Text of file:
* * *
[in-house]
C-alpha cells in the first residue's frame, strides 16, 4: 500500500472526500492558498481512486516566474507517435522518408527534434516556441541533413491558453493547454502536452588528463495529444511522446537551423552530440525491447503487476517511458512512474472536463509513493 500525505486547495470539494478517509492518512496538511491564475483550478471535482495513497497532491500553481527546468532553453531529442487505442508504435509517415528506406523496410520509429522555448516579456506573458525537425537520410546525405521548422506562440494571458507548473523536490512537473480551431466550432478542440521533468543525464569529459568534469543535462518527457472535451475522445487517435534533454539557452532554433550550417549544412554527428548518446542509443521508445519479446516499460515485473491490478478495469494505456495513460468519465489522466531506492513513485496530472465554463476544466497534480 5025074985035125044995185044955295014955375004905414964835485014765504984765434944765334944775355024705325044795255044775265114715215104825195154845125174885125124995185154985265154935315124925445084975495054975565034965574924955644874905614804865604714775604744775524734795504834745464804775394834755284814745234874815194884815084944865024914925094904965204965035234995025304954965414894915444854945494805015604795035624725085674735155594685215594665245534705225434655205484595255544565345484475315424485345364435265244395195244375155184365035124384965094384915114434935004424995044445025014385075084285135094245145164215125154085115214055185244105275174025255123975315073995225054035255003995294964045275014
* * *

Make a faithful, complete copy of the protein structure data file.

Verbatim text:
[in-house]
C-alpha cells in the first residue's frame, strides 16, 4: 500500500472526500492558498481512486516566474507517435522518408527534434516556441541533413491558453493547454502536452588528463495529444511522446537551423552530440525491447503487476517511458512512474472536463509513493 500525505486547495470539494478517509492518512496538511491564475483550478471535482495513497497532491500553481527546468532553453531529442487505442508504435509517415528506406523496410520509429522555448516579456506573458525537425537520410546525405521548422506562440494571458507548473523536490512537473480551431466550432478542440521533468543525464569529459568534469543535462518527457472535451475522445487517435534533454539557452532554433550550417549544412554527428548518446542509443521508445519479446516499460515485473491490478478495469494505456495513460468519465489522466531506492513513485496530472465554463476544466497534480 5025074985035125044995185044955295014955375004905414964835485014765504984765434944765334944775355024705325044795255044775265114715215104825195154845125174885125124995185154985265154935315124925445084975495054975565034965574924955644874905614804865604714775604744775524734795504834745464804775394834755284814745234874815194884815084944865024914925094904965204965035234995025304954965414894915444854945494805015604795035624725085674735155594685215594665245534705225434655205484595255544565345484475315424485345364435265244395195244375155184365035124384965094384915114434935004424995044445025014385075084285135094245145164215125154085115214055185244105275174025255123975315073995225054035255003995294964045275014